TRIPAWDS: Home to 20093 Members and 2005 Blogs.
HOME » NEWS » BLOGS » FORUMS » CHAT » YOUR PRIVACY » RANDOM BLOG

Caring for a Three Legged Dog or Cat

Tripawds is the place to learn how to care for a three legged dog or cat, with answers about dog leg amputation, and cat amputation recovery from many years of member experiences.
JUMP TO FORUMS

Join The Tripawds Community

Learn how to help three legged dogs and cats in the forums below. Browse and search as a guest or register for free and get full member benefits:

  • Instant post approval.
  • Private messages to members.
  • Subscribe to favorite topics.
  • Live Chat and much more!

REGISTER   |   LOG IN

Be More DogWhat does it mean to Be More Dog?

Find out in Be More Dog: Learning to Live in the Now by Tripawds founders Rene and Jim. Learn life lessons learned from their Chief Fun Officer Jerry G. Dawg! Get the book and find fun gifts in the Be More Dog Bookstore.

Please consider registering
Guest
Search
Forum Scope




Match



Forum Options



Minimum search word length is 3 characters - maximum search word length is 84 characters
Register Lost password?
sp_Feed sp_PrintTopic sp_TopicIcon-c
6yr old 230lb Mastiff candidate for front leg amp?
sp_NewTopic Add Topic
Member Since:
10 January 2022
sp_UserOfflineSmall Offline
1
10 January 2022 - 4:40 pm
sp_Permalink sp_Print sp_QuotePost

Jinx is a beautiful 6yr old 230lb Mastiff who was just diagnosed with a likely primary tumor on her front leg 2weeks ago. Having trouble getting a definitive answer on the tumor, the vet sent us to oncology specialist because she couldn't x-ray Jinx's chest (her machine was too small) and she didn't want to do a biopsy, but can't get in to Onc for 2 more weeks (1 month from when it was found!).

I've been doing a ton of research while we wait and I'm seeing that amputation is the go to fix, but also hearing she is too big, especially because she has bilateral TPLOs and some arthritis in her other front leg. With that said, she's a strong as an ox and the TPLOs have never given her a lick of trouble, she walked out of surgery after each one and healed like a champ.  

Because she's so big, very front heavy, and the other factors she has going on I really think a partial leg prosthetic would be the best option for her to thrive.

I've researched prosthetics and there is a company that custom makes them after the amp, the tumor is at her ankle and small (so far) so there would be plenty of strong bone left for the fit, but I've called around for a surgery consult so I don't have to wait another damn month to get in, and none of the surgeons near me are willing to do the partial amp that it would require to fit a partial leg prosthetic. They won't even consider it as an option. Curious why there would be so much resistance to the surgery.

I had chest x-rays done three days ago and they're clear (yay!) and she's on pain meds, Meloxicam for her arthritis and I had a bunch of leftover gabapentin from her last TPLO, so I have her as comfortable as possible while we wait. Extra med's okay'd by the vet.

We do plan on doing chemo, and would love to follow it up with a vaccine if it's available.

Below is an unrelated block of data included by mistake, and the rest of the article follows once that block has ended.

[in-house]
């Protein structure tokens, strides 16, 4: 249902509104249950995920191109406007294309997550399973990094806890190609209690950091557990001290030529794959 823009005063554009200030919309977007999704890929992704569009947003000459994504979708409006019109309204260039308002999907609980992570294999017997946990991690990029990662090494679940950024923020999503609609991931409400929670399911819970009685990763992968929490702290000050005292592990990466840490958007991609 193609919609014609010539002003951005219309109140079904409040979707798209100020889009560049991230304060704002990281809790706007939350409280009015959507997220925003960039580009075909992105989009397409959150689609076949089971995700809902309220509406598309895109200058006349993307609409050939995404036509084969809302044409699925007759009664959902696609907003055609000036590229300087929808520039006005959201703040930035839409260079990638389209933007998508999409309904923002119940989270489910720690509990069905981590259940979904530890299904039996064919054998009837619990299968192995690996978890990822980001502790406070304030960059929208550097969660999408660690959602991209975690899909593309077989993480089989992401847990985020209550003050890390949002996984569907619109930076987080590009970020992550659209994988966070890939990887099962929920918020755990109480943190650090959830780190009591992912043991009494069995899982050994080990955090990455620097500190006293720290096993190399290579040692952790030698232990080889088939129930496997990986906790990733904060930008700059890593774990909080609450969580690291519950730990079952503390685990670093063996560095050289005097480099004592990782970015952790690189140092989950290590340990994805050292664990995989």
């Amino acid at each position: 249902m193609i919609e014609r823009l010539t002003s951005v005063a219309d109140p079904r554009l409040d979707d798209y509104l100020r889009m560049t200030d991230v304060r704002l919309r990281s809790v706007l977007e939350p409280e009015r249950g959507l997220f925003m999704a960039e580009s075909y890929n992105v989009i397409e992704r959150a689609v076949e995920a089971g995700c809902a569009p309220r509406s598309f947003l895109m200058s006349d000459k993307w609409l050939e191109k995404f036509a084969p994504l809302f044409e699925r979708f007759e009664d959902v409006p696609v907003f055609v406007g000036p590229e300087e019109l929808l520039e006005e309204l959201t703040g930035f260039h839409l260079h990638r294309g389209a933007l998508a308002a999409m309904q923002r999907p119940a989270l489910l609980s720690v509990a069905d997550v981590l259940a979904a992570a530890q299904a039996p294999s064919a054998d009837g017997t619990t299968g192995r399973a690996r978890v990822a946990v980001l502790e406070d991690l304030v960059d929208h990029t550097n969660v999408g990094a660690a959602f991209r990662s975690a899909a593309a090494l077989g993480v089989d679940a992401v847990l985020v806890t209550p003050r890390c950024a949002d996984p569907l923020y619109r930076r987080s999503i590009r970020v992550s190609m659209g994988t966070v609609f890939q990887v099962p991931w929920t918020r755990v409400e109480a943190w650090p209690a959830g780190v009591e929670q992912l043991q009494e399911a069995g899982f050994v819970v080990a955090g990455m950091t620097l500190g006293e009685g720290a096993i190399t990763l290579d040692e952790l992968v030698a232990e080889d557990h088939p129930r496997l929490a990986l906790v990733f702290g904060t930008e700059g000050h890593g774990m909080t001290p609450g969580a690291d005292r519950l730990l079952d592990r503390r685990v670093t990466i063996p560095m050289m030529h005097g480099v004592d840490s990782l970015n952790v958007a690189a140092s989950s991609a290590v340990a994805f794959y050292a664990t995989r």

Thoughts? Recommendations? The waiting is driving me crazy!!

On The Road


Member Since:
24 September 2009
sp_UserOfflineSmall Offline
2
10 January 2022 - 7:29 pm
sp_Permalink sp_Print sp_QuotePost

Welcome and bless you for doing your homework about prosthetics . Don't give up!

Are you able to travel to the nearest veterinary teaching hospital? Have you searched the AAHA Directory for a specialty clinic near you? And depending on the type of tumor, some oncologists believe removal of the primary tumor might actually speed metastasis, so don't be in too much of a hurry until you know...call the Tripawds Helpline and we may be able to help you find a clinic. Where are you located?

While you wait for comments from others, use the Advanced Search above to refine your forum search results with specific phrases, and you're sure to find lots of helpful feedback. You can also search all blogs here . Or, consider downloading the Tripawds e-books for fast answers to common concerns and feel free to call the toll-free Tripawds Helpline anytime!

Please keep us posted. Your future forum posts will not require moderation. Meanwhile, start here for help finding all the helpful Tripawds resources and assistance programs.

Tripawds Founders Jim and Rene
tripawds.com | tripawds.org | bemoredog.net | triday.pet

Member Since:
4 April 2019
sp_UserOfflineSmall Offline
3
11 January 2022 - 8:54 am
sp_Permalink sp_Print sp_QuotePost

Hi, and just wanted to say I am sorry you are going thru this.  We do understand how heartbreaking this news can be.  There are lots of large dogs on this site who have gone through amputation and have done just fine.

I know that Sally will chime in soon, who is also a mom to a Mastiff who is named Happy Hannah.

Just remember this is not the end, but a new beginning.sp_hearticon2

My Beautiful Beloved Brownie was diagnosed with Osteosarcoma on February 26, 2019.  With all odds against him he lived an additional one year and eight days with amputation, love, and prayer.  I was honored to be his mom, and I have never been so proud!  He will live forever in my Heart!

Brownie Bubba Bell

04/01/2007 - 03/05/2020

"March Saint"

Virginia




Member Since:
22 February 2013
sp_UserOfflineSmall Offline
4
11 January 2022 - 9:25 am
sp_Permalink sp_Print sp_QuotePost

While I can't  address "alternatives" to amputation,  I can tell you that large dogs do very well if amputation is the path forwa4d.  And yes, even with arthritis and TPLO!